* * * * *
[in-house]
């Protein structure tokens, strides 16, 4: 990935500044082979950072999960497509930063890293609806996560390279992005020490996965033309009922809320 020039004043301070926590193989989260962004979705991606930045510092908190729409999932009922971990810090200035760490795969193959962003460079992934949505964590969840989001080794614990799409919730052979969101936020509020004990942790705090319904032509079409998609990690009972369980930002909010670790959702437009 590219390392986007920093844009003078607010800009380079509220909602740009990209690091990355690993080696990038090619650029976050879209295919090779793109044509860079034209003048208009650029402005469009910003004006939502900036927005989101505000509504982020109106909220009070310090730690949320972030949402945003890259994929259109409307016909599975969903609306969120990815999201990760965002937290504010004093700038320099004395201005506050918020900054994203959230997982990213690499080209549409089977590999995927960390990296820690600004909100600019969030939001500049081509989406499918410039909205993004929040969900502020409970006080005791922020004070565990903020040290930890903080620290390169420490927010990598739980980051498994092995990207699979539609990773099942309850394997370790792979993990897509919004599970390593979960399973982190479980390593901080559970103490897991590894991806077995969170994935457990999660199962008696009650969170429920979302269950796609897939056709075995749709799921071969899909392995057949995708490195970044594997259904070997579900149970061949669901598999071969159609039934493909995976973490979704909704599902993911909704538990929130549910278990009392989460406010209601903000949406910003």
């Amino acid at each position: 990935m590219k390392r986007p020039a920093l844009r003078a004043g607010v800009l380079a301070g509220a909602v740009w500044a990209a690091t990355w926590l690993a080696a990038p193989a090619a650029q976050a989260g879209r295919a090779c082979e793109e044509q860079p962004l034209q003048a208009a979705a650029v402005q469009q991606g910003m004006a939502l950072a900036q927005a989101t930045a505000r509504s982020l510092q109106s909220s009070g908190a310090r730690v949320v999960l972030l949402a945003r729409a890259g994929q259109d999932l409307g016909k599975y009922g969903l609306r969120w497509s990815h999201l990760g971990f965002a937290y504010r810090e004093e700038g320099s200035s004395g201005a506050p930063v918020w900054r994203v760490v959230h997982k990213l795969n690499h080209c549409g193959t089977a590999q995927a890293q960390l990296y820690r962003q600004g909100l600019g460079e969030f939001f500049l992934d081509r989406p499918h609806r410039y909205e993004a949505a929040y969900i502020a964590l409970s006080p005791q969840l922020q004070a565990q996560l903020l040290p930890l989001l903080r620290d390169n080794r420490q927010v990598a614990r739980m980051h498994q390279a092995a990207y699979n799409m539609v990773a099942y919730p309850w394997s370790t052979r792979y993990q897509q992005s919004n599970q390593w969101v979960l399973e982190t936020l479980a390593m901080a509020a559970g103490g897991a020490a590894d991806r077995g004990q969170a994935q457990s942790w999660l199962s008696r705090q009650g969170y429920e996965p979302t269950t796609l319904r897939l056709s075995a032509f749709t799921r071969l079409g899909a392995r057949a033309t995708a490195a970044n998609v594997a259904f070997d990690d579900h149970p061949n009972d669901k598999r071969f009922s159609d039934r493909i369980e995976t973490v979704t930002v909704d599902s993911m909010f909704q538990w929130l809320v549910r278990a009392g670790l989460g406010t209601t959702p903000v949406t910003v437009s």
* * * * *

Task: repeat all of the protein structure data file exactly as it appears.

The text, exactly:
[in-house]
């Protein structure tokens, strides 16, 4: 990935500044082979950072999960497509930063890293609806996560390279992005020490996965033309009922809320 020039004043301070926590193989989260962004979705991606930045510092908190729409999932009922971990810090200035760490795969193959962003460079992934949505964590969840989001080794614990799409919730052979969101936020509020004990942790705090319904032509079409998609990690009972369980930002909010670790959702437009 590219390392986007920093844009003078607010800009380079509220909602740009990209690091990355690993080696990038090619650029976050879209295919090779793109044509860079034209003048208009650029402005469009910003004006939502900036927005989101505000509504982020109106909220009070310090730690949320972030949402945003890259994929259109409307016909599975969903609306969120990815999201990760965002937290504010004093700038320099004395201005506050918020900054994203959230997982990213690499080209549409089977590999995927960390990296820690600004909100600019969030939001500049081509989406499918410039909205993004929040969900502020409970006080005791922020004070565990903020040290930890903080620290390169420490927010990598739980980051498994092995990207699979539609990773099942309850394997370790792979993990897509919004599970390593979960399973982190479980390593901080559970103490897991590894991806077995969170994935457990999660199962008696009650969170429920979302269950796609897939056709075995749709799921071969899909392995057949995708490195970044594997259904070997579900149970061949669901598999071969159609039934493909995976973490979704909704599902993911909704538990929130549910278990009392989460406010209601903000949406910003």
């Amino acid at each position: 990935m590219k390392r986007p020039a920093l844009r003078a004043g607010v800009l380079a301070g509220a909602v740009w500044a990209a690091t990355w926590l690993a080696a990038p193989a090619a650029q976050a989260g879209r295919a090779c082979e793109e044509q860079p962004l034209q003048a208009a979705a650029v402005q469009q991606g910003m004006a939502l950072a900036q927005a989101t930045a505000r509504s982020l510092q109106s909220s009070g908190a310090r730690v949320v999960l972030l949402a945003r729409a890259g994929q259109d999932l409307g016909k599975y009922g969903l609306r969120w497509s990815h999201l990760g971990f965002a937290y504010r810090e004093e700038g320099s200035s004395g201005a506050p930063v918020w900054r994203v760490v959230h997982k990213l795969n690499h080209c549409g193959t089977a590999q995927a890293q960390l990296y820690r962003q600004g909100l600019g460079e969030f939001f500049l992934d081509r989406p499918h609806r410039y909205e993004a949505a929040y969900i502020a964590l409970s006080p005791q969840l922020q004070a565990q996560l903020l040290p930890l989001l903080r620290d390169n080794r420490q927010v990598a614990r739980m980051h498994q390279a092995a990207y699979n799409m539609v990773a099942y919730p309850w394997s370790t052979r792979y993990q897509q992005s919004n599970q390593w969101v979960l399973e982190t936020l479980a390593m901080a509020a559970g103490g897991a020490a590894d991806r077995g004990q969170a994935q457990s942790w999660l199962s008696r705090q009650g969170y429920e996965p979302t269950t796609l319904r897939l056709s075995a032509f749709t799921r071969l079409g899909a392995r057949a033309t995708a490195a970044n998609v594997a259904f070997d990690d579900h149970p061949n009972d669901k598999r071969f009922s159609d039934r493909i369980e995976t973490v979704t930002v909704d599902s993911m909010f909704q538990w929130l809320v549910r278990a009392g670790l989460g406010t209601t959702p903000v949406t910003v437009s």